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Newswise: In acoustic waves, engineers break reciprocity with ‘spacetime-varying metamaterials’

In acoustic waves, engineers break reciprocity with ‘spacetime-varying metamaterials’

University at Buffalo

Working in an emerging field known to as “spacetime-varying metamaterials,” University at Buffalo engineers have demonstrated the ability to break reciprocity in acoustic waves. The NSF-sponsored research could have implications in communications, medicine and other fields.

Channels: All Journal News, Energy, Engineering, Physics,

Released:
17-Feb-2020 4:35 PM EST
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Embargo will expire:
19-Feb-2020 11:00 AM EST
Released to reporters:
17-Feb-2020 3:40 PM EST

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Research Results

Mediterranean rainfall immediately affected by greenhouse gas changes

Imperial College London

Mediterranean-type climates face immediate drops in rainfall when greenhouse gases rise, but this could be interrupted quickly if emissions are cut.

Channels: All Journal News, Climate Science, Environmental Science, Meteorology, Nature,

Released:
17-Feb-2020 3:40 PM EST
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Smart Mouthguard Technology Licensed from University of Maryland, Baltimore

University of Maryland, Baltimore

Technology for a smart mouthguard from the University of Maryland, Baltimore (UMB) has been licensed by University of Maryland School of Dentistry (UMSOD) alumnus Michael Wright, DDS, MS, into his new startup company, The WrightGuard Innovation Corporation.

Channels: Entrepreneurship, Marketing, Oral Health, Technology,

Released:
17-Feb-2020 3:00 PM EST
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Newswise: New Computational Tools Identify Alternative Splicing Changes in Aggressive Cancers
  • Embargo expired:
    17-Feb-2020 3:00 PM EST

New Computational Tools Identify Alternative Splicing Changes in Aggressive Cancers

Children's Hospital of Philadelphia

A multi-institutional group of researchers led by Children’s Hospital of Philadelphia (CHOP) has linked a strong cancer driver gene to changes in proteins that regulate alternative splicing. The researchers created new computational tools and biological model systems for the study. This collaborative research, led by Yi Xing, PhD, at CHOP and Owen Witte, MD, at the University of California, Los Angeles (UCLA), was published today in the Proceedings of the National Academy of Sciences.

Channels: All Journal News, Cancer, Genetics,

Released:
12-Feb-2020 10:15 AM EST
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Marketplace
Newswise: Wills Eye Hospital Announces Clinician-Scientist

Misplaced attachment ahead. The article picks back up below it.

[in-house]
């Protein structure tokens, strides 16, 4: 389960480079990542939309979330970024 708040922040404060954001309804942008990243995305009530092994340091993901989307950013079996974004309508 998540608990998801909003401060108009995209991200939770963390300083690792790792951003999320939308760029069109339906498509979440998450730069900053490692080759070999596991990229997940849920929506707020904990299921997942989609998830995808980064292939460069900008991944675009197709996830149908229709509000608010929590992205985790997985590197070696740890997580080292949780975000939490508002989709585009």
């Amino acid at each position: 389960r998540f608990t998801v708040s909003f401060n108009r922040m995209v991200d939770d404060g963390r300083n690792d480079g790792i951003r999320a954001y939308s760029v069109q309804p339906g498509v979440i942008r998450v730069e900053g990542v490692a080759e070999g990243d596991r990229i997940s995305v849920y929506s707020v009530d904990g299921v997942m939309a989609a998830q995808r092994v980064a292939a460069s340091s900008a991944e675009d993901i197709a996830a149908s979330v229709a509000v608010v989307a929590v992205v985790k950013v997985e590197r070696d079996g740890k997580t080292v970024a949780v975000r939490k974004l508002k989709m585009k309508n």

Jose S. Pulido, MD, MS, MBA, MPH to Hold Prestigious Endowed Chair

Wills Eye Hospital Announces Clinician-Scientist Jose S. Pulido, MD, MS, MBA, MPH to Hold Prestigious Endowed Chair

Wills Eye Hospital

Wills Eye Hospital is pleased to announce Jose S. Pulido, MD, MS, MBA, MPH, a world-renowned retina and ocular oncology clinician-scientist, has been named the Larry A. Donoso Endowed Chair and Director of the Henry and Corrine Bower Memorial Laboratories for Translational Medicine, the Vickie and Jack Farber Vision Research Center at Wills Eye.

Channels: Cancer, Healthcare, In the Workplace, Vision,

Released:
17-Feb-2020 2:45 PM EST
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Newswise: Wills Eye Hospital Names New Chief Development Officer

Wills Eye Hospital Names New Chief Development Officer

Wills Eye Hospital

Wills Eye Hospital is pleased to announce John J. Zabinski has been named Chief Development Officer.

Channels: Healthcare, In the Workplace, Vision,

Released:
17-Feb-2020 2:40 PM EST
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Announcement
Newswise: Sudden Cardiac Death Often A Woman's First Sign of Heart Disease

Sudden Cardiac Death Often A Woman's First Sign of Heart Disease

Cedars-Sinai

New research from the Center for Cardiac Arrest Prevention at the Smidt Heart Institute at Cedars-Sinai shows that rates of sudden cardiac arrest are rising following decades of a downward trend. While this disturbing uptick was observed in both sexes, in women the increase was mostly among those whose sudden cardiac arrest was the first manifestation of heart disease. In men, the increase was mostly among those with known heart disease.

Channels: All Journal News, Cardiovascular Health, Heart Disease, Women's Health,

Released:
17-Feb-2020 2:35 PM EST
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Embargo will expire:
18-Feb-2020 11:00 AM EST
Released to reporters:
17-Feb-2020 2:05 PM EST

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Research Results
Newswise: Data scientists ID potential vulnerabilities in the COVID-19 virus

Data scientists ID potential vulnerabilities in the COVID-19 virus

UT Southwestern Medical Center

Data scientists analyzing genetic sequences of the COVID-19 coronavirus have identified potential vulnerabilities that could help in vaccine development and further study of the infectious disease now spreading worldwide.

Channels: All Journal News, Infectious Diseases, Public Health, Vaccines, Coronavirus,

Released:
17-Feb-2020 2:05 PM EST
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